The comparison to the United States is paramount in the articles on social policy practices relating to race-ethnicity by Dvora Yanow and on the abortion debate by Noga Morag-Levine. In the case of the abortion debate, Morag-Levine shows how the debate to begin with was imported to Israel by American immigrants. Despite this, she demonstrates differences in the way in which anti-abortion groups in Israel, many of whom are Orthodox, strive to keep this controversy secular, unlike their American counterparts. Alan Dowty takes on the paradoxes of Israel as an "ethnic democracy," which to many is an oxymoron. He suggests Israel should not be compared to "majoritarian democracies" such as Great Britain or the United States, but to "consociational democracies" such as Switzerland, Belgium, and Canada. Dowty points out that Israel has aspects which mix features of both types of democracy.

Other comparisons are made in this volumes between Israel and countries in Africa and Asia. For instance, David Vogel suggests Israel's environmental policy is much more like that of newly industrialized countries such as South Korea and Taiwan than the lands of the European Union and the United States. In addition, the structure of business groups in Israel resembles those of Japan, South Korea, and Taiwan in many respects, according to Daniel Maman. This finding is far from obvious. Gershon Shafir tracks parallels between Israel and South Africa in terms of how local business withdrew support from confrontation and gave support to a peace process. Mark Tessler and his associates use extensive public opinion data from Arab lands and Israel to test the hypothesis that women tend to be opponents of militarism and support pacifism much more than men do (the "gender and pacifism hypothesis"). The results of such a linkage are negative.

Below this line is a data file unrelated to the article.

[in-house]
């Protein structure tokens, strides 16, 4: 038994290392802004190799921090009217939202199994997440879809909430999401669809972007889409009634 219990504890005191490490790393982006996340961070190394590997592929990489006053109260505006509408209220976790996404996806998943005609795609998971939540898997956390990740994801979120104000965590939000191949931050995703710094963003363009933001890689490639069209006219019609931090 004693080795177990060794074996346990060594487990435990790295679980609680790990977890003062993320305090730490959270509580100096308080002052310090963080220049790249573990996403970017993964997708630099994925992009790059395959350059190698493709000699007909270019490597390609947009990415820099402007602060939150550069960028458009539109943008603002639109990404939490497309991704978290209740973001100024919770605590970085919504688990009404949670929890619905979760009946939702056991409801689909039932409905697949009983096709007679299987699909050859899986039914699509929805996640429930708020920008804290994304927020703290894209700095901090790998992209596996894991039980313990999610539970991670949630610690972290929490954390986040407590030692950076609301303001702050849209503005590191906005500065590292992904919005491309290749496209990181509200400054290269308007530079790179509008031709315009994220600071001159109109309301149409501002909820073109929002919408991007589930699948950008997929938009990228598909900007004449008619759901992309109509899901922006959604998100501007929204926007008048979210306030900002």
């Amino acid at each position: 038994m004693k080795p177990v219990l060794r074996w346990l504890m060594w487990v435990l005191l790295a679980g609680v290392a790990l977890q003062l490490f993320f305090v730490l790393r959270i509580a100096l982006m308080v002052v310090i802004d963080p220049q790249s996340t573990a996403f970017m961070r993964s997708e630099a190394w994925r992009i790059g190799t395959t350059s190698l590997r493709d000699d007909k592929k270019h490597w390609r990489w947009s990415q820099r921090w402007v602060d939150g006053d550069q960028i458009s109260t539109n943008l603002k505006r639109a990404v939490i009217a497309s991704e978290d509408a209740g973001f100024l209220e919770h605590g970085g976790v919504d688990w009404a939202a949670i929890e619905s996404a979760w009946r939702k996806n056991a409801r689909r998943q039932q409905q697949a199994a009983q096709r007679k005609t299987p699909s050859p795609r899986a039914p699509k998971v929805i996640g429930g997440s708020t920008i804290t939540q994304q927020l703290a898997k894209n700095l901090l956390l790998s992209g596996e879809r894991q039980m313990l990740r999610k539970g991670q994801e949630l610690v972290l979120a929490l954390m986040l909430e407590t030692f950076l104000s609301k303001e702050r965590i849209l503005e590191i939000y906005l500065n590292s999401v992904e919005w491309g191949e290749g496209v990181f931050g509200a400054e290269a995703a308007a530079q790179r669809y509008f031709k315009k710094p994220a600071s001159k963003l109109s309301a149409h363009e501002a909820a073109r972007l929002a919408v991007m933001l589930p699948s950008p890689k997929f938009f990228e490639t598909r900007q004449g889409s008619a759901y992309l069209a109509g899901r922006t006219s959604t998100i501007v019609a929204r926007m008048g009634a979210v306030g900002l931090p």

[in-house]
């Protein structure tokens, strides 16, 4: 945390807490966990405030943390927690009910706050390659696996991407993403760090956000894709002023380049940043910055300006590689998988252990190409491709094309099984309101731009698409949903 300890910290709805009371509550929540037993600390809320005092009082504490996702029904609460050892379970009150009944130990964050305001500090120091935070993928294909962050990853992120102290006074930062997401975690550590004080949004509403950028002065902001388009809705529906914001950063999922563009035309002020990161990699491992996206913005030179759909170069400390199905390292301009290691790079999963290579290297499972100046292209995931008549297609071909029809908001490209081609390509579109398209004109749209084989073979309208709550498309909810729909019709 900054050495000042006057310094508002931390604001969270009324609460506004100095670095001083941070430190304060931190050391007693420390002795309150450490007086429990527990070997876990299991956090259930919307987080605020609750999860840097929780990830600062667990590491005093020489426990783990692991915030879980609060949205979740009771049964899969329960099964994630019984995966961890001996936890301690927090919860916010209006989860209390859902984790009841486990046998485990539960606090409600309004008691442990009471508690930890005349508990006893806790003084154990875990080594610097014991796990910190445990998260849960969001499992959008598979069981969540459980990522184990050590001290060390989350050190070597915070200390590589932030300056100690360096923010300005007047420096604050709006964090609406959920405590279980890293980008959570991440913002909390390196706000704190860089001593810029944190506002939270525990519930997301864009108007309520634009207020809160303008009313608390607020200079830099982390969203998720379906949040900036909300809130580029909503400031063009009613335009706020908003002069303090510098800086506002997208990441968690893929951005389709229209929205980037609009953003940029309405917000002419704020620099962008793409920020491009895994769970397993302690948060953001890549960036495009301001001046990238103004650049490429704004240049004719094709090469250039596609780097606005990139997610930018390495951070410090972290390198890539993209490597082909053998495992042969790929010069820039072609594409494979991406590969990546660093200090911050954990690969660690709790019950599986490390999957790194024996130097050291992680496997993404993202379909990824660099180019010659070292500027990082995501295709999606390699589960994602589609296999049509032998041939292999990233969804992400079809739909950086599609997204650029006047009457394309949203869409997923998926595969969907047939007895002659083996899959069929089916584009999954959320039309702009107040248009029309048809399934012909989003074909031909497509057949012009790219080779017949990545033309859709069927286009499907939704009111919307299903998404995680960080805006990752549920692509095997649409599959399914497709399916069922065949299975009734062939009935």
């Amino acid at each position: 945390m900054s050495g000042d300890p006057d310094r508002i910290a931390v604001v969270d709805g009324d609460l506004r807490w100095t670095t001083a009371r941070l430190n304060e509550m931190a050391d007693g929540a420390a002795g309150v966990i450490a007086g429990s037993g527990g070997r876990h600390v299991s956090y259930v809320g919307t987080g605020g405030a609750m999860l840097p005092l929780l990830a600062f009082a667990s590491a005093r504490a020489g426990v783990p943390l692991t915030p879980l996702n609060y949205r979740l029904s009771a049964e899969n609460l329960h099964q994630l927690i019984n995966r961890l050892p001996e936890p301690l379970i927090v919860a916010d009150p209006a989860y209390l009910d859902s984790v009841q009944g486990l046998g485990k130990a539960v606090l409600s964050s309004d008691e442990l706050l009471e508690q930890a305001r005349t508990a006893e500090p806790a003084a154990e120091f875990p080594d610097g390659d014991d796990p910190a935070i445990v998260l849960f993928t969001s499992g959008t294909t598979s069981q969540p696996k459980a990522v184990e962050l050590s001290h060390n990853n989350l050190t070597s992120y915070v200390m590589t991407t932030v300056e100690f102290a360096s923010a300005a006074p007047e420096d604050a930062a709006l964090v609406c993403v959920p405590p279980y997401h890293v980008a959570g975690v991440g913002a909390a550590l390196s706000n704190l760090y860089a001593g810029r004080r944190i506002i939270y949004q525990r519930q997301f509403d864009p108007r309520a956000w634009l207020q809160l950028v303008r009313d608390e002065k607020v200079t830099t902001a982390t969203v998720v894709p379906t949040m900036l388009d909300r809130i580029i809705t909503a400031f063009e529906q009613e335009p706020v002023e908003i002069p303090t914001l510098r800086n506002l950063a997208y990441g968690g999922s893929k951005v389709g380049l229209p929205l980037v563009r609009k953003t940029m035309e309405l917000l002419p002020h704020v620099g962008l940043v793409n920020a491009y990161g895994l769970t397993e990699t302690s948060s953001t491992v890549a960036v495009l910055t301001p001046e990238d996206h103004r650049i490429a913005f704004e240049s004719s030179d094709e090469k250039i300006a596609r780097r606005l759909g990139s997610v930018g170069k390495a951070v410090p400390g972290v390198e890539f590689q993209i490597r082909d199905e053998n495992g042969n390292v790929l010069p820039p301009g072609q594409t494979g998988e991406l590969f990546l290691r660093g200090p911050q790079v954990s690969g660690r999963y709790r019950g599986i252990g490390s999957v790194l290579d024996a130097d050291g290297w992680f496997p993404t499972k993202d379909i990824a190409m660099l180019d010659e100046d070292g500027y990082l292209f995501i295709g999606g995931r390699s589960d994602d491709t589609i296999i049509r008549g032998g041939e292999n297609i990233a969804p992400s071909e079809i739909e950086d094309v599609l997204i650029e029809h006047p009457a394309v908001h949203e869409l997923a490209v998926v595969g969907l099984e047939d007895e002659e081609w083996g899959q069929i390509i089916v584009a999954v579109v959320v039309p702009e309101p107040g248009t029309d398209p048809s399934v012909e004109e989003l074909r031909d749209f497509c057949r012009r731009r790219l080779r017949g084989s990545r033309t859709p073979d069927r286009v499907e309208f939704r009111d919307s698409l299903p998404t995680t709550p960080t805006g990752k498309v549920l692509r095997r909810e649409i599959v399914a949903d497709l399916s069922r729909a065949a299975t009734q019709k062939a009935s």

Roger Friedland and Richard Hecht's comparison of Hindu religious nationalism with regard to the Babri Mosque in Ayodha and Israeli religious nationalism stance regarding the Temple Mount! Haram es-Sharif is insightful and frightening. The Babri Mosque, built in the sixteenth century, was reputedly on the site of a holy place sacred to the Hindu hero/god Rama. The mosque was destroyed by Hindu nationalists in 1992, and this act led to weeks of inter-communal violence. The equivalent to this would be if some schemes to destroy the al-Aqsa mosque and the Dome of the Rock had succeeded.